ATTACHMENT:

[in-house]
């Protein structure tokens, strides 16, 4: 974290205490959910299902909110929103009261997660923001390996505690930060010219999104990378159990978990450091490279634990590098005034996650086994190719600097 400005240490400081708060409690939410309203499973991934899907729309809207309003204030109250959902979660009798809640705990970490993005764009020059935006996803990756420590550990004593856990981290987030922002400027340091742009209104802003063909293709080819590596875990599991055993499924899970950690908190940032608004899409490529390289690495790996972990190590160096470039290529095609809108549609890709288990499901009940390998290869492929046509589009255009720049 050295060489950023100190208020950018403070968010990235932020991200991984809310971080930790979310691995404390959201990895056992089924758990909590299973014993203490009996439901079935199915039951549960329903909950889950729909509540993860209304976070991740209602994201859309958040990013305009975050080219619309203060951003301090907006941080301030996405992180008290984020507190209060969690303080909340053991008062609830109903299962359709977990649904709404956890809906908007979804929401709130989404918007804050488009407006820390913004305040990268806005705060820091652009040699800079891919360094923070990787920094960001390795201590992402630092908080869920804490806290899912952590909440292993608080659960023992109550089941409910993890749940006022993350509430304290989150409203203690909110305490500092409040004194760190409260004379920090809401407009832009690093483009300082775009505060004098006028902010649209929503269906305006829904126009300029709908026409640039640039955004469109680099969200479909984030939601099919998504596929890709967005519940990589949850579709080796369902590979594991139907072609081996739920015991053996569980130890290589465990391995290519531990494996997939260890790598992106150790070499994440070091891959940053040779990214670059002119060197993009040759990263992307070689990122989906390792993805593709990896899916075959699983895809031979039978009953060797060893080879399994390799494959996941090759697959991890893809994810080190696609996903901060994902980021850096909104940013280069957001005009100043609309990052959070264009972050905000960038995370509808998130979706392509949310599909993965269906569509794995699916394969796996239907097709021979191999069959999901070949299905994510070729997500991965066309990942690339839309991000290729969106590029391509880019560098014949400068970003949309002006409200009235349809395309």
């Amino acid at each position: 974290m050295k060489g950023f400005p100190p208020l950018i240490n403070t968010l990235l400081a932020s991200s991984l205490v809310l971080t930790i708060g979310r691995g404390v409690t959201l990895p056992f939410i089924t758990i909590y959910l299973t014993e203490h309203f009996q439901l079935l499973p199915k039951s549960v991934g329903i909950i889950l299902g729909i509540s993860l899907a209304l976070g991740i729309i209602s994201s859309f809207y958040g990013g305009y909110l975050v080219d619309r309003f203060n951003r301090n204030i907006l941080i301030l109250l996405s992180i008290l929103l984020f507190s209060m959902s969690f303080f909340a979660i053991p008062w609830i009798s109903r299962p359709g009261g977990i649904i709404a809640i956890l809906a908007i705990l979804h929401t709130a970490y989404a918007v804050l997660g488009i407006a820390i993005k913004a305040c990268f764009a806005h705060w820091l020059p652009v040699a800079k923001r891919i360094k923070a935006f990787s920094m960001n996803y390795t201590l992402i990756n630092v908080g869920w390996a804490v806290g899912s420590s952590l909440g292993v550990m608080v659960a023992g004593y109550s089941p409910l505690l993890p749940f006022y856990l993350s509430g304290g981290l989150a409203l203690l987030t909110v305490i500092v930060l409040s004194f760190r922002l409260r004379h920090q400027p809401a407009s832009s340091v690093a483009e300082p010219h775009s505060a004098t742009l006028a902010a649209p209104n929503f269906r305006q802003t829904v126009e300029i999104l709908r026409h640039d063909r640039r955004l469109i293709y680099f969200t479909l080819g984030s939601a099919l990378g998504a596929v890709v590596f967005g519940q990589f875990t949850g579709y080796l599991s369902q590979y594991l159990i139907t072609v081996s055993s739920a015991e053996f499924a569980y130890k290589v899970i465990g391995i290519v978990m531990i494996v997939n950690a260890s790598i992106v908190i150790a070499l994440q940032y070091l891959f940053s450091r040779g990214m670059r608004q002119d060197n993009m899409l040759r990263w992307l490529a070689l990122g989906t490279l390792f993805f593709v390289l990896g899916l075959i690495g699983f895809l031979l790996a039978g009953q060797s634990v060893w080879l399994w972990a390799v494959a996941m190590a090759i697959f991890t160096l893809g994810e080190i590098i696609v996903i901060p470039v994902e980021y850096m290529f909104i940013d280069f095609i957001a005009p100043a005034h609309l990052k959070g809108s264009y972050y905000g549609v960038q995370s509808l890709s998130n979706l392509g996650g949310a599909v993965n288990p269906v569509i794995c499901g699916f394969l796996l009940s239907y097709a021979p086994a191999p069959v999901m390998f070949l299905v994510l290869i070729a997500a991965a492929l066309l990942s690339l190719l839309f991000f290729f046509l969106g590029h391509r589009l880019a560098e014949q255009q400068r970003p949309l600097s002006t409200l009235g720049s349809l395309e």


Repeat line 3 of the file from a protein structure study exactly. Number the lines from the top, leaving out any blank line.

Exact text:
């Amino acid at each position: 974290m050295k060489g950023f400005p100190p208020l950018i240490n403070t968010l990235l400081a932020s991200s991984l205490v809310l971080t930790i708060g979310r691995g404390v409690t959201l990895p056992f939410i089924t758990i909590y959910l299973t014993e203490h309203f009996q439901l079935l499973p199915k039951s549960v991934g329903i909950i889950l299902g729909i509540s993860l899907a209304l976070g991740i729309i209602s994201s859309f809207y958040g990013g305009y909110l975050v080219d619309r309003f203060n951003r301090n204030i907006l941080i301030l109250l996405s992180i008290l929103l984020f507190s209060m959902s969690f303080f909340a979660i053991p008062w609830i009798s109903r299962p359709g009261g977990i649904i709404a809640i956890l809906a908007i705990l979804h929401t709130a970490y989404a918007v804050l997660g488009i407006a820390i993005k913004a305040c990268f764009a806005h705060w820091l020059p652009v040699a800079k923001r891919i360094k923070a935006f990787s920094m960001n996803y390795t201590l992402i990756n630092v908080g869920w390996a804490v806290g899912s420590s952590l909440g292993v550990m608080v659960a023992g004593y109550s089941p409910l505690l993890p749940f006022y856990l993350s509430g304290g981290l989150a409203l203690l987030t909110v305490i500092v930060l409040s004194f760190r922002l409260r004379h920090q400027p809401a407009s832009s340091v690093a483009e300082p010219h775009s505060a004098t742009l006028a902010a649209p209104n929503f269906r305006q802003t829904v126009e300029i999104l709908r026409h640039d063909r640039r955004l469109i293709y680099f969200t479909l080819g984030s939601a099919l990378g998504a596929v890709v590596f967005g519940q990589f875990t949850g579709y080796l599991s369902q590979y594991l159990i139907t072609v081996s055993s739920a015991e053996f499924a569980y130890k290589v899970i465990g391995i290519v978990m531990i494996v997939n950690a260890s790598i992106v908190i150790a070499l994440q940032y070091l891959f940053s450091r040779g990214m670059r608004q002119d060197n993009m899409l040759r990263w992307l490529a070689l990122g989906t490279l390792f993805f593709v390289l990896g899916l075959i690495g699983f895809l031979l790996a039978g009953q060797s634990v060893w080879l399994w972990a390799v494959a996941m190590a090759i697959f991890t160096l893809g994810e080190i590098i696609v996903i901060p470039v994902e980021y850096m290529f909104i940013d280069f095609i957001a005009p100043a005034h609309l990052k959070g809108s264009y972050y905000g549609v960038q995370s509808l890709s998130n979706l392509g996650g949310a599909v993965n288990p269906v569509i794995c499901g699916f394969l796996l009940s239907y097709a021979p086994a191999p069959v999901m390998f070949l299905v994510l290869i070729a997500a991965a492929l066309l990942s690339l190719l839309f991000f290729f046509l969106g590029h391509r589009l880019a560098e014949q255009q400068r970003p949309l600097s002006t409200l009235g720049s349809l395309e």